Saturday, February 01, 2020


You are walking through the woods when you suddenly come upon a centaur staring back at you about 10 feet away. His eyes are fierce, his expression dark and stentorian. You pinch yourself and rub your eyes, but he's still there. Then he turns and gallops into the brush.

You're definitely not dreaming. You're not taking any medication or illicit drugs or are under undue stress that might suggest a hallucination. What do you conclude?

1. It's unclear where Rauser is going with this. His M.O. is to play both sides of the atheist fence. So the drift of the comparison may be the last-ditch position of atheists like Richard Dawkins and Peter Atkins who say it's more reasonable to believe that you lost your mind than to believe in a miracle, even if you see it happen right before your eyes.

2. Suppose in response to Rauser's hypothetical, a Christian says it's more reasonable to believe he was hallucinating than to believe centaurs exist. Will Rauser then exclaim that this justifies an atheist taking the same position with respect to firsthand miracle reports? 

3. It's easy to set hypothetical traps, but they're just hypotheticals. The fact that you can contrive a hypothetical dilemma for Christians doesn't make that a reason to be skeptical. Having doubts about the centaur doesn't warrant doubts about miracles unless that's a realistic comparison. The analogy only works if we experience something analogous. Otherwise, it's just an imaginary wedge issue. 

4. It's naturally impossible for centaurs to exist. They could only exist under supernatural conditions. But even at that level, what kind of being would cause centaurs to exist? What purpose does that serve? Even supernaturalism has a plausibility structure. Supernaturalism doesn't open the door to just any kind of arbitrary postulate. 

Centaurs are fictional characters in Greek mythology. God isn't going to create a centaur. That would foster a pagan worldview. 

5. But a hallucination is not the only explanation. There's a middle ground. Something can be illusory without being subjective. Suppose by the power of witchcraft an observer is caused to perceive a centaur. It isn't really there, yet the illusion doesn't originate in the mind or imagination of the observer. An external agent is causing the illusion. An external agent is causing the observer to perceive a centaur. Even if the illusion is psychological, it could be telepathic.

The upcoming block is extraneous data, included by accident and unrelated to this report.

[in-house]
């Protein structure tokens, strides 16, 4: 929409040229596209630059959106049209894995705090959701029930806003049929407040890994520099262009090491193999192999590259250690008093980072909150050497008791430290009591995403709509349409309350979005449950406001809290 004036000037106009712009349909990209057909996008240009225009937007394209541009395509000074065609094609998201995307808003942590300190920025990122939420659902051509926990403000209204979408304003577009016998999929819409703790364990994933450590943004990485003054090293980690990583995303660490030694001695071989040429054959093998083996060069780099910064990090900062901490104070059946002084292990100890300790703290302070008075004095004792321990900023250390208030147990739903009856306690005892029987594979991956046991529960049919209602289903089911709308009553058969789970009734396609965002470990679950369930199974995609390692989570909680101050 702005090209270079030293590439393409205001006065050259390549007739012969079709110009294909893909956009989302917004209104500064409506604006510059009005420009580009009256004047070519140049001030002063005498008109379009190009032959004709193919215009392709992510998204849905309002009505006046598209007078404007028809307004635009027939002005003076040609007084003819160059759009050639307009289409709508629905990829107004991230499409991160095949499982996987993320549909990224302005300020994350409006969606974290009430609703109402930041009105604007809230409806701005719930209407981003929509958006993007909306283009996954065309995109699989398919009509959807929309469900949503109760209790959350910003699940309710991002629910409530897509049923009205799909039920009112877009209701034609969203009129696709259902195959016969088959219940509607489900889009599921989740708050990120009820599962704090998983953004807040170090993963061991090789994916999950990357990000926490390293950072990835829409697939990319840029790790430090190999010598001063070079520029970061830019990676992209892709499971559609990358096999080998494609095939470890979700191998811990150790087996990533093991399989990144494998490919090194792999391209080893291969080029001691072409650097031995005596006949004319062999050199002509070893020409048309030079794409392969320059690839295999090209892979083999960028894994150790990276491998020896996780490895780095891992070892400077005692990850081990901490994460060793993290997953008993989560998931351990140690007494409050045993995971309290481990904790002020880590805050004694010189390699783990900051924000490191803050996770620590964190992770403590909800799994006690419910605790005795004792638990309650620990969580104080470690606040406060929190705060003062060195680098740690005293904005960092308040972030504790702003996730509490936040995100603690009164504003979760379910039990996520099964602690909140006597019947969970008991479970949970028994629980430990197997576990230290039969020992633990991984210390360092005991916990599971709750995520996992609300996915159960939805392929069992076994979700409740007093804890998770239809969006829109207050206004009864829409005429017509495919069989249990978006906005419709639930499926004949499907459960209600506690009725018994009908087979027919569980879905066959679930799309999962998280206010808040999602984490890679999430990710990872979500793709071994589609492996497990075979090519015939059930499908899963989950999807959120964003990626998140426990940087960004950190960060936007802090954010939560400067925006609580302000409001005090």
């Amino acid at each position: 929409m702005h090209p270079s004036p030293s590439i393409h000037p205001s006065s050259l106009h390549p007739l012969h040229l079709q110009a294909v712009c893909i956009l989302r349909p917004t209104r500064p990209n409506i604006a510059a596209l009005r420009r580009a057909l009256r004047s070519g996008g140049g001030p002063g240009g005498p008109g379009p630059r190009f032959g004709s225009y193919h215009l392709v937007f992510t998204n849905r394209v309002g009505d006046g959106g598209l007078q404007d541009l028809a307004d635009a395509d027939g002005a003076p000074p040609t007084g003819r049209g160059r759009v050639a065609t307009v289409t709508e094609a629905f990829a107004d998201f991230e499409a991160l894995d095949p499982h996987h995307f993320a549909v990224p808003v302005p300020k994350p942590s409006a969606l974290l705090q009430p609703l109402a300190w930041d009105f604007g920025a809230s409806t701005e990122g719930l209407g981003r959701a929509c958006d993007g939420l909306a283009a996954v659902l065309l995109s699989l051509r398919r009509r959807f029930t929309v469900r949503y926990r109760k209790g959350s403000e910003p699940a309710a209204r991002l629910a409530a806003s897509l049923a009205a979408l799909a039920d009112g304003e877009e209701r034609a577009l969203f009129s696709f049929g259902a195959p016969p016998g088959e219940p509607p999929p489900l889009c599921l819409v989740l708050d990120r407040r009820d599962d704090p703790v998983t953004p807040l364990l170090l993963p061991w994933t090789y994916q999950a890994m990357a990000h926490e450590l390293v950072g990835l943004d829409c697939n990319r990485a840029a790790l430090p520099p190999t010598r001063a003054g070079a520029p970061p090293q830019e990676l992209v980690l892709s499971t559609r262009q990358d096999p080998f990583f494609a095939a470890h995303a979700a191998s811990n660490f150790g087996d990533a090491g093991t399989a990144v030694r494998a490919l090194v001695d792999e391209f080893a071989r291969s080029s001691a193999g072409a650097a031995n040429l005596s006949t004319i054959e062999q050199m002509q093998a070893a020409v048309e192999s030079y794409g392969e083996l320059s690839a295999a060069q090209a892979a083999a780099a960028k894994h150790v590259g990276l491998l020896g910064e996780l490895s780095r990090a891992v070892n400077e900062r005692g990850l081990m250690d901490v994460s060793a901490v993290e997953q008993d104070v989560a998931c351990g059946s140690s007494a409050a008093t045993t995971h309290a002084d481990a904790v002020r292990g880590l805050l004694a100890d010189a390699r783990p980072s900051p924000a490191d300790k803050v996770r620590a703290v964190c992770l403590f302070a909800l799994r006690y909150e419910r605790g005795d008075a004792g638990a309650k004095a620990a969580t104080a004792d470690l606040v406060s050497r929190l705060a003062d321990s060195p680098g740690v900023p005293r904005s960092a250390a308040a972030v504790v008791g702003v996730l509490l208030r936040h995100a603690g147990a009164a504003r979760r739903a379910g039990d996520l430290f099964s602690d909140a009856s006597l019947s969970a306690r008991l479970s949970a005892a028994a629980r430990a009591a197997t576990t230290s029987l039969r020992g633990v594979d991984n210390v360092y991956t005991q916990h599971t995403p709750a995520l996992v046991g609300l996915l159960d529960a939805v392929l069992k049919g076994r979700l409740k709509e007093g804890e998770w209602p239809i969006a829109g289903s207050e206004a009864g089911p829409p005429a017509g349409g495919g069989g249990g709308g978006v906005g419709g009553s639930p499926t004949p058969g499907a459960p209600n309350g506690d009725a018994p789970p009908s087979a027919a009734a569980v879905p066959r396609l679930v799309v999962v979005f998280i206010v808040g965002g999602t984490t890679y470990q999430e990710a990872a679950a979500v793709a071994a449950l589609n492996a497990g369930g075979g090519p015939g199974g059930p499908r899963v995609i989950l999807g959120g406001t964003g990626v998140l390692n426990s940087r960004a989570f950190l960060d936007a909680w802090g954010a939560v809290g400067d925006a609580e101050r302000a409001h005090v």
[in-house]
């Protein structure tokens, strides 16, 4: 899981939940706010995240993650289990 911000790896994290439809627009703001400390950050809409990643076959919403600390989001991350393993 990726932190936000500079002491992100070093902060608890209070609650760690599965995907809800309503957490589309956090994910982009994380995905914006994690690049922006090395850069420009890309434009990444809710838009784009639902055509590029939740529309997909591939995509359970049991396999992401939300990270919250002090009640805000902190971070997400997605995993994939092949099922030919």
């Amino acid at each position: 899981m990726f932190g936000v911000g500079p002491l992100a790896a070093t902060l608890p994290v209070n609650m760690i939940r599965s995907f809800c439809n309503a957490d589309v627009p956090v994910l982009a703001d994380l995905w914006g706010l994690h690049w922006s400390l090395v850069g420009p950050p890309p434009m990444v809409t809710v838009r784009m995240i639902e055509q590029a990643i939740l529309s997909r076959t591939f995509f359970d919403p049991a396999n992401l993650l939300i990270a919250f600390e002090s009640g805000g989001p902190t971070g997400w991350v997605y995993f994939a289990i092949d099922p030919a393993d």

6. Here's another variation. Suppose by the power of witchcraft an optical illusion takes the form of a centaur. What appears in the observer's field of vision is something real, something outside the observer. A configuration of lightwaves that has the appearance of a centaur. 

7. Here's yet another variation. Suppose by the power of witchcraft, matter is organized into the shape of a centaur. A physical entity with empirical secondary properties. 


  1. I would tentatively (a la the Tentative Apologist) conclude Narnia is real! Aslan is King! :)

  2. If this happened to me, I would wonder if some gene lab was mixing species. Boundaries are being broken. True, I might suspect my own perceptions because it would be the easiest to influence.

    That Jesus was raised from the dead was an old boggle of the mind of all gentiles (Which includes our forebears).... It is good that testimony tells of the multiplex of reveal of the physical Jesus. This is also shown by signs of God's power separately asserting His divinity.

    That is my guess where Dr. Rauser is considering speculative creatures.

  3. He has to use the example of a centaur because it's so far out of feasibility. Very different responses would be returned if he used the example of 'Bigfoot while out in the Californian woods' or 'Nessie while diving in the Loch late in the evening'.

    To be closer in fuctionality to God, he could also instead use the example of 'A time traveler from 4000AD briefly making a toilet stop' or 'A transdimensional reality-warping entity passing thru this reality' or simply 'A noncorporeal spirit temporarily manifesting visibly'. Beings which can easily manipulate time and space to evade all detection by conventional science and observation, in a way flesh-and-blood-and-fossil-record centaurs cannot.